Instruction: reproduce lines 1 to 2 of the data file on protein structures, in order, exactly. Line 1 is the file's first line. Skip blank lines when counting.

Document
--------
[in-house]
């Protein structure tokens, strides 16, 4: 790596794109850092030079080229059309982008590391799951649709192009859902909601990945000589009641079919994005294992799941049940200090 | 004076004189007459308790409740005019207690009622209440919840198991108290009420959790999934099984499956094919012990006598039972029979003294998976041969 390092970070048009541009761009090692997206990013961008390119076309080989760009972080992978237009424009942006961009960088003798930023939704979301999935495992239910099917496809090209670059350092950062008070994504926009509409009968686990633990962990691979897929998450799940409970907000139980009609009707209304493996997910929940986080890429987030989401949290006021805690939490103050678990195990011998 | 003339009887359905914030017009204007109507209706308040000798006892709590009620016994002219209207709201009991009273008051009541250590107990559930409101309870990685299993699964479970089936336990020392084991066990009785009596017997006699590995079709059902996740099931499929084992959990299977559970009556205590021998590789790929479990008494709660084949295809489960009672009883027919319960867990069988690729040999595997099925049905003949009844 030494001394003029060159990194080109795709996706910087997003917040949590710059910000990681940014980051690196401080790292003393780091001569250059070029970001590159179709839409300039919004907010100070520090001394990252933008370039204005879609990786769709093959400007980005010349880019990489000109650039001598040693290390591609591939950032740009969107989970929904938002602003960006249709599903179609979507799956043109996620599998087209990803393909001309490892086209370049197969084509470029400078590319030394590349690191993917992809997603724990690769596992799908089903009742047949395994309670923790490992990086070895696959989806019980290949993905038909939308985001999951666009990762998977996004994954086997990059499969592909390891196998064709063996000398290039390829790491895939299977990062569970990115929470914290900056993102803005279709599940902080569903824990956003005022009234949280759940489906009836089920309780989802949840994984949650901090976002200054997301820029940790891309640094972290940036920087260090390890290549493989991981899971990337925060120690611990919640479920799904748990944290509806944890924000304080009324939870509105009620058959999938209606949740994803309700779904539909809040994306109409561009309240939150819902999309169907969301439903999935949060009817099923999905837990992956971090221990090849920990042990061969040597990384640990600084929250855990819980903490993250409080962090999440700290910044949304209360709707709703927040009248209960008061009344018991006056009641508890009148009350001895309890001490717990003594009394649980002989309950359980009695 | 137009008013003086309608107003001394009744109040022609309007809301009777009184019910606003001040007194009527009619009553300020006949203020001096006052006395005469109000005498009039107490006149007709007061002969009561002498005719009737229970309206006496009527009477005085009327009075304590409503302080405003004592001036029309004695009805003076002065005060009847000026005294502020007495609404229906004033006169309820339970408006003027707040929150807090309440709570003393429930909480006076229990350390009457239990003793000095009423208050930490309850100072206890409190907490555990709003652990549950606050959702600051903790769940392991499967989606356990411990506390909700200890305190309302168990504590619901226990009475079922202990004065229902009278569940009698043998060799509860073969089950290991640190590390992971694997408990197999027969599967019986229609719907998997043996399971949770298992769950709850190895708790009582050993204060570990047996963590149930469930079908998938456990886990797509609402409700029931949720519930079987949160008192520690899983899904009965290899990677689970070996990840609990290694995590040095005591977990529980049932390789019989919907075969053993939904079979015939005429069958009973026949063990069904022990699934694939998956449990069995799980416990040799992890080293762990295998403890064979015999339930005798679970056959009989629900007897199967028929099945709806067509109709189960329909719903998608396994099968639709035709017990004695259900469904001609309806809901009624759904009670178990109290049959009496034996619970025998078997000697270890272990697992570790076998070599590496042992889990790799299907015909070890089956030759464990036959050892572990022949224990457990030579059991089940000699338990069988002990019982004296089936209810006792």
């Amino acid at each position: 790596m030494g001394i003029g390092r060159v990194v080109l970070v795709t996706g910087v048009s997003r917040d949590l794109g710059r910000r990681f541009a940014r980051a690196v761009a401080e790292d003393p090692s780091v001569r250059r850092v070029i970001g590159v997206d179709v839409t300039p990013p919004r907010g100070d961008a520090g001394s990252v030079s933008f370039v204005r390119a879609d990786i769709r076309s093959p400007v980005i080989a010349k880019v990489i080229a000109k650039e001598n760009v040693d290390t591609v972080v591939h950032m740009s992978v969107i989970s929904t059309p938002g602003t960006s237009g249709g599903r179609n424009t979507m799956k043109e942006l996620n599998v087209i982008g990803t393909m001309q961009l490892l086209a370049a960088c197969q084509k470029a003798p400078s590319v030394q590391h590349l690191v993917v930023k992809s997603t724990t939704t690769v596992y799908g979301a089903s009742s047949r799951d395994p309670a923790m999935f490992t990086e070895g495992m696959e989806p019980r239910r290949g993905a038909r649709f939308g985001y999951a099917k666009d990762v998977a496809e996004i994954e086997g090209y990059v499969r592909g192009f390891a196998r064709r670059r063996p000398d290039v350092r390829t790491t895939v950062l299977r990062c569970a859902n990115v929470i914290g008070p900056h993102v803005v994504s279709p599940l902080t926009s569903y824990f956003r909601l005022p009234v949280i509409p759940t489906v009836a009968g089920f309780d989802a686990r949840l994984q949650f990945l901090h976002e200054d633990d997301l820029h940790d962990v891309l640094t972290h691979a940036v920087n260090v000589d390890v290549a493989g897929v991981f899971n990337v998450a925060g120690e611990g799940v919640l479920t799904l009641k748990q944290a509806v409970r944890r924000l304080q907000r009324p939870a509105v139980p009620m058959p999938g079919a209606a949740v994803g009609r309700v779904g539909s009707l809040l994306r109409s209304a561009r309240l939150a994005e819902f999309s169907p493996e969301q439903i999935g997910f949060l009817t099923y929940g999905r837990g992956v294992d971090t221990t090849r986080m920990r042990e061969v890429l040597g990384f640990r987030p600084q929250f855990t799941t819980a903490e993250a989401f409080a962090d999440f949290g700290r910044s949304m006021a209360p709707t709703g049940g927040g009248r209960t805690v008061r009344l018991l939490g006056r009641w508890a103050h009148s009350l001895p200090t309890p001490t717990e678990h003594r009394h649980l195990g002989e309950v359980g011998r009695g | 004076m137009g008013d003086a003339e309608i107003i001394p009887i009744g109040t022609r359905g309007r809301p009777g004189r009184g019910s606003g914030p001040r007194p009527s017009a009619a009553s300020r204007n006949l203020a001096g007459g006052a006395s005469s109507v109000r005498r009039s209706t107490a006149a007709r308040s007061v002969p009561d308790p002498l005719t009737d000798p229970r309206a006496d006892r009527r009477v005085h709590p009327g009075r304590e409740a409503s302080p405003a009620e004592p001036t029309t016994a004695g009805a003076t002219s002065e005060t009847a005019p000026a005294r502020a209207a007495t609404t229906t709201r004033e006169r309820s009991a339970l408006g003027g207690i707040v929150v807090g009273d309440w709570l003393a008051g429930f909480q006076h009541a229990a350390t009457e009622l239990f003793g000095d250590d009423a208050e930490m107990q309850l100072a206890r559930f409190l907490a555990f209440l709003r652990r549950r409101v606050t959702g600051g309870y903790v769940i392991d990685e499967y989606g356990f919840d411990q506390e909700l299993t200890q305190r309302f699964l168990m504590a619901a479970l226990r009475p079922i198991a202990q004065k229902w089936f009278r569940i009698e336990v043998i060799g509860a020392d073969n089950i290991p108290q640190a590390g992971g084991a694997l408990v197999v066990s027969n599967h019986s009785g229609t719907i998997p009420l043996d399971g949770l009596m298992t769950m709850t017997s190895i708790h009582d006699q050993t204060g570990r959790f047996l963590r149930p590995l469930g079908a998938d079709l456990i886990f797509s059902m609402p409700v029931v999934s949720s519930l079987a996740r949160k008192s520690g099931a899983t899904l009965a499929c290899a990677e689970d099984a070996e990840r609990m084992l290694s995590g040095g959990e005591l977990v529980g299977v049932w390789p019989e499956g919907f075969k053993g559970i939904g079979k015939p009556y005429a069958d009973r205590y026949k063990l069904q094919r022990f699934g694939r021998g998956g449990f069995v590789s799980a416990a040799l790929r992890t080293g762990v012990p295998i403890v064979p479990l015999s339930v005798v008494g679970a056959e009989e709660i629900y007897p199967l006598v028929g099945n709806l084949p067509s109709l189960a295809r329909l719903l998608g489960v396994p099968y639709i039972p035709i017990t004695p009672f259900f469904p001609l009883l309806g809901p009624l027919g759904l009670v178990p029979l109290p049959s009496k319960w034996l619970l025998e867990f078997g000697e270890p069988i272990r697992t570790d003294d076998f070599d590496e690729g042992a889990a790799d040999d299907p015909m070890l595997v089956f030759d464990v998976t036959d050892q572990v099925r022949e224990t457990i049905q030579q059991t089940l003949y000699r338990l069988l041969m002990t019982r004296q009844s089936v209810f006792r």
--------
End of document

[in-house]
């Protein structure tokens, strides 16, 4: 790596794109850092030079080229059309982008590391799951649709192009859902909601990945000589009641079919994005294992799941049940200090 | 004076004189007459308790409740005019207690009622209440919840198991108290009420959790999934099984499956094919012990006598039972029979003294998976041969 390092970070048009541009761009090692997206990013961008390119076309080989760009972080992978237009424009942006961009960088003798930023939704979301999935495992239910099917496809090209670059350092950062008070994504926009509409009968686990633990962990691979897929998450799940409970907000139980009609009707209304493996997910929940986080890429987030989401949290006021805690939490103050678990195990011998 | 003339009887359905914030017009204007109507209706308040000798006892709590009620016994002219209207709201009991009273008051009541250590107990559930409101309870990685299993699964479970089936336990020392084991066990009785009596017997006699590995079709059902996740099931499929084992959990299977559970009556205590021998590789790929479990008494709660084949295809489960009672009883027919319960867990069988690729040999595997099925049905003949009844 030494001394003029060159990194080109795709996706910087997003917040949590710059910000990681940014980051690196401080790292003393780091001569250059070029970001590159179709839409300039919004907010100070520090001394990252933008370039204005879609990786769709093959400007980005010349880019990489000109650039001598040693290390591609591939950032740009969107989970929904938002602003960006249709599903179609979507799956043109996620599998087209990803393909001309490892086209370049197969084509470029400078590319030394590349690191993917992809997603724990690769596992799908089903009742047949395994309670923790490992990086070895696959989806019980290949993905038909939308985001999951666009990762998977996004994954086997990059499969592909390891196998064709063996000398290039390829790491895939299977990062569970990115929470914290900056993102803005279709599940902080569903824990956003005022009234949280759940489906009836089920309780989802949840994984949650901090976002200054997301820029940790891309640094972290940036920087260090390890290549493989991981899971990337925060120690611990919640479920799904748990944290509806944890924000304080009324939870509105009620058959999938209606949740994803309700779904539909809040994306109409561009309240939150819902999309169907969301439903999935949060009817099923999905837990992956971090221990090849920990042990061969040597990384640990600084929250855990819980903490993250409080962090999440700290910044949304209360709707709703927040009248209960008061009344018991006056009641508890009148009350001895309890001490717990003594009394649980002989309950359980009695 | 137009008013003086309608107003001394009744109040022609309007809301009777009184019910606003001040007194009527009619009553300020006949203020001096006052006395005469109000005498009039107490006149007709007061002969009561002498005719009737229970309206006496009527009477005085009327009075304590409503302080405003004592001036029309004695009805003076002065005060009847000026005294502020007495609404229906004033006169309820339970408006003027707040929150807090309440709570003393429930909480006076229990350390009457239990003793000095009423208050930490309850100072206890409190907490555990709003652990549950606050959702600051903790769940392991499967989606356990411990506390909700200890305190309302168990504590619901226990009475079922202990004065229902009278569940009698043998060799509860073969089950290991640190590390992971694997408990197999027969599967019986229609719907998997043996399971949770298992769950709850190895708790009582050993204060570990047996963590149930469930079908998938456990886990797509609402409700029931949720519930079987949160008192520690899983899904009965290899990677689970070996990840609990290694995590040095005591977990529980049932390789019989919907075969053993939904079979015939005429069958009973026949063990069904022990699934694939998956449990069995799980416990040799992890080293762990295998403890064979015999339930005798679970056959009989629900007897199967028929099945709806067509109709189960329909719903998608396994099968639709035709017990004695259900469904001609309806809901009624759904009670178990109290049959009496034996619970025998078997000697270890272990697992570790076998070599590496042992889990790799299907015909070890089956030759464990036959050892572990022949224990457990030579059991089940000699338990069988002990019982004296089936209810006792």